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Autoimmune rheumatic disorders and vasculitis in pregnancy 

Autoimmune rheumatic disorders and vasculitis in pregnancy

Autoimmune rheumatic disorders and vasculitis in pregnancy

May Ching Soh

, Kate Bramham

, Sarah Germain

, and Catherine Nelson-Piercy



Disease-modifying drugs in pregnancy and breastfeeding—updated information.

Antiphospholipid syndrome—discussion of use of low-dose prednisolone to prevent pregnancy losses.

Rheumatoid arthritis—comments on (1) use of rituximab in pregnancy; (2) vaccination after use of anti-TNFα‎ agents in pregnancy.

Scleroderma—expanded notes on effect of scleroderma on pregnancy.

Updated on 28 Nov 2012. The previous version of this content can be found here.
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date: 23 April 2017

Autoimmune diseases affect 5 to 7% of people, are commoner in women of childbearing age, and are frequently encountered in pregnancy. They may remit or improve during pregnancy, but can flare or present in pregnancy with disastrous consequences. The postpartum period is a time of susceptibility to autoimmune disorders, and women who already have an autoimmune disorder may suffer disease exacerbation following pregnancy.

Systemic lupus erythematosus (SLE)

The mother—pregnancy probably exacerbates SLE and increases the likelihood of a flare, which can be difficult to diagnose since many features (e.g. hair loss, oedema, facial erythema, fatigue, musculoskeletal pain) also occur in normal pregnancy. Differentiation of active renal lupus from pre-eclampsia is notoriously difficult, and the two conditions may be superimposed: renal flares are more common if disease is active within 6 months of conception, in particular in women with hypertension, heavy proteinuria, or high baseline serum creatinine. There is an increased risk of maternal thrombosis and premature atherosclerosis.

The fetus—SLE is associated with increased risks of adverse pregnancy outcome including fetal death and IUGR. Most fetal losses occur in association with secondary antiphospholipid syndrome or active disease, particularly renal. For women with SLE in remission and without hypertension, renal involvement, or the antiphospholipid syndrome, the risk of problems in pregnancy is similar to that of the general population.

Management—flares of SLE must be actively managed, pre-pregnancy counselling should be encouraged with treatment depending on both organ involvement and severity. Mild cases can be managed with analgesics alone (paracetamol); rash and arthritis will usually respond to NSAIDs, low dose prednisolone and/or hydroxycholorquine; more severe disease may require introduction of a disease modifying agent e.g. azathioprine or higher steroid dose. Steroids remain first-line treatment for severe lupus flares in pregnancy (and treatment of other autoimmune conditions), with the benefits of rapid disease control outweighing the risks.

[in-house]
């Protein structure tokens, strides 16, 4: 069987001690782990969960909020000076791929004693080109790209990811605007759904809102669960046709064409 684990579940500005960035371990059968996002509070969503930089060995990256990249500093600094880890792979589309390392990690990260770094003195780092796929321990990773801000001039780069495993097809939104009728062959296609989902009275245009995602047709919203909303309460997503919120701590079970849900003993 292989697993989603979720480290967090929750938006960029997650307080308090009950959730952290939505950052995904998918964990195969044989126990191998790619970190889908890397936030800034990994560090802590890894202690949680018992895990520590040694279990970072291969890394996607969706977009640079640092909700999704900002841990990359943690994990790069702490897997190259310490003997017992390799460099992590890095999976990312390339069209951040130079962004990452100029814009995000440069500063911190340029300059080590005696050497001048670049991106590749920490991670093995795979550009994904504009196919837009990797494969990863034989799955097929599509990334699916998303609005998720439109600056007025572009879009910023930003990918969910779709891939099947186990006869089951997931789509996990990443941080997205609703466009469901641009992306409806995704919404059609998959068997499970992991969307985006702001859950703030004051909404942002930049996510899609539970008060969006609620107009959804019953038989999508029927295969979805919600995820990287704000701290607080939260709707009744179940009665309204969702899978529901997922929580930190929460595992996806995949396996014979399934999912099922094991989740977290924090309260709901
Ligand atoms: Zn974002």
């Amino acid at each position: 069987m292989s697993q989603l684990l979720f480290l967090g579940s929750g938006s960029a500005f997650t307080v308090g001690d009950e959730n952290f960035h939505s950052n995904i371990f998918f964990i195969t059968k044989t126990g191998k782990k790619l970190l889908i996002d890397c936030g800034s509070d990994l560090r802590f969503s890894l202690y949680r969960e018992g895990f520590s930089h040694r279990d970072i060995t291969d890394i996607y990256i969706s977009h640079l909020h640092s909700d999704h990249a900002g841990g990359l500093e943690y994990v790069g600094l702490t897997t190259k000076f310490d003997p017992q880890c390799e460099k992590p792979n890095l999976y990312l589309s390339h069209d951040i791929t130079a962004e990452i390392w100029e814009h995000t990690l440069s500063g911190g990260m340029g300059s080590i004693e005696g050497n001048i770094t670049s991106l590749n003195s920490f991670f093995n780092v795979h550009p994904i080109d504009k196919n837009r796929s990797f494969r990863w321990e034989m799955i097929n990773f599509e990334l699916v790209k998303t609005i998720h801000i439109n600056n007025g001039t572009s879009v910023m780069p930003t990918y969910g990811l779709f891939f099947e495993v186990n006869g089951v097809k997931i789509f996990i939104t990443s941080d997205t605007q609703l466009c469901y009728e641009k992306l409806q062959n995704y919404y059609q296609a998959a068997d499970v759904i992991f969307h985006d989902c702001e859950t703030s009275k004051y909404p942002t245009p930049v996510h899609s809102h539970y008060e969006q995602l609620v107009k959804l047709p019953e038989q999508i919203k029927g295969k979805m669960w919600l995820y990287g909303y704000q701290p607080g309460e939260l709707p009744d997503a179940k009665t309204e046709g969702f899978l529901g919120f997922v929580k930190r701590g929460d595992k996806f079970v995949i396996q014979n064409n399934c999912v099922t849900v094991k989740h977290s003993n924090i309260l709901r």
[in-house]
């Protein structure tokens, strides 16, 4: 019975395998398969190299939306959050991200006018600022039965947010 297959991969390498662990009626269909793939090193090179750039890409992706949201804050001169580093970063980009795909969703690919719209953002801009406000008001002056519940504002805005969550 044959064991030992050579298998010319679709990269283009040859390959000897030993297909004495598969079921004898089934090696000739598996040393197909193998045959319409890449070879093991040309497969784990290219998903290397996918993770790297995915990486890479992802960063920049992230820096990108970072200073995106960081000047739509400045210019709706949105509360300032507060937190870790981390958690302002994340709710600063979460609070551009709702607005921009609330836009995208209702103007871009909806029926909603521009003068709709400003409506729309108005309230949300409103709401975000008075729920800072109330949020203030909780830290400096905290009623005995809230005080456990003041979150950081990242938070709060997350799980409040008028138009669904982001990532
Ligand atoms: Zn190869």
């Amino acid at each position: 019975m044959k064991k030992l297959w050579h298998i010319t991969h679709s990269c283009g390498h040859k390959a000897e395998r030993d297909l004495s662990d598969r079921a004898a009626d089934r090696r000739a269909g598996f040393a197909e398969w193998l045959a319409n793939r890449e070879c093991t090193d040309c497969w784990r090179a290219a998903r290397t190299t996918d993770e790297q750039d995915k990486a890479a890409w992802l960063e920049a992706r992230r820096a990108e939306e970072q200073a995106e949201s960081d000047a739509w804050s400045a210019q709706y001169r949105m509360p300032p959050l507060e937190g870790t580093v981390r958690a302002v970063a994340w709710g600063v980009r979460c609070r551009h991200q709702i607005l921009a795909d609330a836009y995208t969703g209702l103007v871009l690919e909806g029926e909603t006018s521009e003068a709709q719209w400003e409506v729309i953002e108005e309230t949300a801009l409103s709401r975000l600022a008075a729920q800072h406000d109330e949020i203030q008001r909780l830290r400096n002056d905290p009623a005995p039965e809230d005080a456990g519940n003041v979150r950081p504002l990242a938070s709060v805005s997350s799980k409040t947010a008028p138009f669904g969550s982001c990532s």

The baby—neonatal lupus syndromes are caused by transplacental passage of autoantibodies directed against cytoplasmic ribonucleoproteins Ro and La. Cutaneous neonatal lupus is the most common manifestation (5%) and congenital heart block the most serious (20% mortality).

Antiphospholipid syndrome

Clinical features—antiphospholipid antibodies (aPLs) include anticardiolipin antibodies (IgG and/or IgM), lupus anticoagulant, and anti-β‎2-glycoprotein-I antibody. Antiphospholipid syndrome (APS) is the combination of any of these with one or more of the characteristic clinical features: (1) thrombosis—arterial, venous or capillary; (2) three or more consecutive ≤10-week losses or late pregnancy loss, typically in the second trimester; and (3) adverse pregnancy outcome as a result of placental insufficiency. aPLs are acquired antibodies, are common in the asymptomatic population, and are usually transient. Hence aPLs in the absence of relevant clinical history does not equate to APS and universal screening of all pregnant women is not indicated.

Management—aim is to improve pregnancy outcome and prevent maternal thrombosis. This will require low-dose aspirin from early pregnancy for prevention of pre-eclampsia ± low molecular weight heparin (LMWH). Close fetal and maternal surveillance are required.

Rheumatoid arthritis

Women with rheumatoid arthritis (RA) are less fertile for a variety of reasons. The old adage that RA improves in pregnancy no longer holds true, with less than a quarter of women objectively improving in pregnancy. Improvement is linked to the absence of rheumatoid factor and anti-cyclic citrullinated peptide (anti-CCP). Women with active RA have worse obstetric outcomes. Postpartum flares of RA are common. The main concerns are the disease-modifying antirheumatic drugs (DMARDs) and anti-tumor necrosis factor alpha (anti-TNFα‎) agents and their safety in pregnancy and lactation.

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